Life – and death?

swallowI was delighted to see my Welcome Swallow couple back, swinging on my verandah fairy lights and re-occupying their nest on the rafter. I meant to do a post for you when the eggs hatched, as she seemed to be sitting most of the time now.

However after a few days away, no sign of either of them, on the nest or on the light strings or in the sky. All I found were small feathers in the base of the shower and what could have been dried blood – or was it dampened remnants of the red dust storm of that week?

Whatever happened — they’re both gone.

Saddened by this, I was doubly delighted to see the male Maned Wood Duck in the yard, but wondered where the female was. I hoped she hadn’t been taken too!
wood-ducks-1Next day my concern was erased.

Outside the yard fence, poking about along the edge of the mown grass, there they were — a whole family. The pair were leading five little ducklings, which I couldn’t see clearly as they must have been admonished to stick close to cover.

8 thoughts on “Life – and death?”

  1. Hi Sandi. How kind of them to sit in such a spot for you to watch! Yes last year I did a series of posts on their progress (in the Archives somewhere here!) and the babies almost all made it. I wonder if the parents here are alive and trying again?

  2. Hi Sharyn!
    We had a family of Swallows here last year and were privileged to be able to watch the babies learn to fly! They used to sun themselves on top of the hot water service (which we could see from the kitchen window and flying lessons took place from the low mesh fence on that side of the house) It was such a delight! There are more around this year but I don’t know where they are nesting! I believe they are a good omen in China….

  3. Hi Gaye,
    And aren’t Willy Wagtails a delight to have about to watch? I think they were the first bird I could put a name to, as my Dad loved them.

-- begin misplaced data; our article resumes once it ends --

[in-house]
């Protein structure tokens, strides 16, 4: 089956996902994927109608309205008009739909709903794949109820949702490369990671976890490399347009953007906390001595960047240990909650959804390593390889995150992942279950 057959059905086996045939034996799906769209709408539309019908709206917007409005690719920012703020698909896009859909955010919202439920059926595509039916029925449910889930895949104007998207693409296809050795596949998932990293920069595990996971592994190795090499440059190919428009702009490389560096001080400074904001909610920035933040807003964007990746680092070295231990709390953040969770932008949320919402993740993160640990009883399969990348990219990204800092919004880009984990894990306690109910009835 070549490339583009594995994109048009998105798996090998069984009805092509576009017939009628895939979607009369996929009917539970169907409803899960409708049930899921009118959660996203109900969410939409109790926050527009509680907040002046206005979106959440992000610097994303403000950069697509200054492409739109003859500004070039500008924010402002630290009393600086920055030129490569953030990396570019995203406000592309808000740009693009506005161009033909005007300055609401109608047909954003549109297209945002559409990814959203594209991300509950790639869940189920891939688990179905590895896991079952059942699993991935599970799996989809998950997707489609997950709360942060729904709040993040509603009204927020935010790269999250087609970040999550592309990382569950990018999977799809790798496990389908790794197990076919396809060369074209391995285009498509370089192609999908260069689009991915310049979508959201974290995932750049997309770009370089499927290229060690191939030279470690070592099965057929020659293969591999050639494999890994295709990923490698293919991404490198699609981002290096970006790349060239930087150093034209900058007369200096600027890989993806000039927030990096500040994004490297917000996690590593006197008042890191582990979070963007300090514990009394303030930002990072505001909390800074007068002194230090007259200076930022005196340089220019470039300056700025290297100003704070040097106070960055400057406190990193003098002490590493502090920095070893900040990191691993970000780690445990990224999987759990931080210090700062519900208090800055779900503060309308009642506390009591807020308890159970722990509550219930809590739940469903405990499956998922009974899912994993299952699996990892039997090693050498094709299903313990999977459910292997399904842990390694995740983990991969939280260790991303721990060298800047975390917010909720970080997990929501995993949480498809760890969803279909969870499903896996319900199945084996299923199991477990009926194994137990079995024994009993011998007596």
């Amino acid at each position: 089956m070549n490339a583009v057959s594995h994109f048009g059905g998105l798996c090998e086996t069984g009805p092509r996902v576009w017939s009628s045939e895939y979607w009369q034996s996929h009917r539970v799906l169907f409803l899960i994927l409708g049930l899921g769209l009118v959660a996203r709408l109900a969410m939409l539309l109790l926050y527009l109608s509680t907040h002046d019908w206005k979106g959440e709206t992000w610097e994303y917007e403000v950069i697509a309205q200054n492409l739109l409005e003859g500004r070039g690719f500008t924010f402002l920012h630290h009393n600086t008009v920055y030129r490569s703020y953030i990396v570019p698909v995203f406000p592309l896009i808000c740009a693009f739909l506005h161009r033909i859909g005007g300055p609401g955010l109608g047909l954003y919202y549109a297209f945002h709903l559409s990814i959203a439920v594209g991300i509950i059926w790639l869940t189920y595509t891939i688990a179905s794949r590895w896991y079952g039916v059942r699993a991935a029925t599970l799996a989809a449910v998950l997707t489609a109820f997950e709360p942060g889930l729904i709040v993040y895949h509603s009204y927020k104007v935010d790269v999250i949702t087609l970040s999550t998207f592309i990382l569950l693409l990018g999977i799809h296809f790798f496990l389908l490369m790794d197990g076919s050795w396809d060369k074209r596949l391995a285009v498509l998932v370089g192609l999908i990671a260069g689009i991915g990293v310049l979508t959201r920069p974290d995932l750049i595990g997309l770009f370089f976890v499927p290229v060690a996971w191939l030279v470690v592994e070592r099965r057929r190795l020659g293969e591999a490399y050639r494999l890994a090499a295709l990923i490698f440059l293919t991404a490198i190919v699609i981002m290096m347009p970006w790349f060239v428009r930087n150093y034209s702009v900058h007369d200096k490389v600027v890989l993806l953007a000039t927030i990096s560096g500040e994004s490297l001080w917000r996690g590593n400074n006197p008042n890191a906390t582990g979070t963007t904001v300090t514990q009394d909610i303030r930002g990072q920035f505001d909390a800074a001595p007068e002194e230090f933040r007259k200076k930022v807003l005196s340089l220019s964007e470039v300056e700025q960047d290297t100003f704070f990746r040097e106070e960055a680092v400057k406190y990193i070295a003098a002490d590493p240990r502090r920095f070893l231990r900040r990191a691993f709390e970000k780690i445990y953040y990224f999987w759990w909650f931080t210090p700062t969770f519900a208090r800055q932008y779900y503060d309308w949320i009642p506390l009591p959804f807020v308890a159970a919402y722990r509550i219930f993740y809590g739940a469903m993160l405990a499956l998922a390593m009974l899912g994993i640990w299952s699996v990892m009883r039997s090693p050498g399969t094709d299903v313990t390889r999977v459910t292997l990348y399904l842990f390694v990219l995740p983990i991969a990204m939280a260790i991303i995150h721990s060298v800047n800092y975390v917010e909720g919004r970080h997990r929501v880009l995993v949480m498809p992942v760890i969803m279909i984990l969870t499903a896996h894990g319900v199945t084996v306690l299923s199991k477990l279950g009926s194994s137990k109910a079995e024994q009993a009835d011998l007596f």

4. Hello Sharyn,

    Like you, I am also always saddened by empty nests, despite it often being a natural occurrence. It is fabulous to know that native creatures choose to make their homes close by, though, and that you have a hand in providing some suitable habitat.

    Early this morning while at my computer, a Willie Wagtail was kicking up a fuss when a raven showed up, so I must scan the large deciduous tree (still without a name) out the front to see if the Willies have chosen to nest in my front yard. I have found all sorts of delightful surprises in my garden since returning home.


  5. Yes, too bad about the Swallow family. Even though it is a part of nature, it always bothers me. I do hope the ducklings survive.
    Nothing so cute as they are when they or young.
    And yes, I too love the change in your site. A surprise picture
    appearing each time is so typical of what your post is like!!
    Thanks for making my days brighter!! DWG

  6. Hi Denis,
    I didn’t think the swallow babies had even hatched yet; not fair! Haven’t seen the ducklings again. Hope they are well hidden.
    And Fred my webmaster has the Top RH pic as an auto rolling show! So I get a surprise too.

  7. Hi Sharyn.
    Sad news, but it happens. Currawongs and even Owls make a practice of raiding Swallow nests, apparently.
    Nice to see the Wood Duck(lings).
    I see you have changed your featured format/photos.
    I like the misty valley shot. Greedy Possum is up there at the moment.

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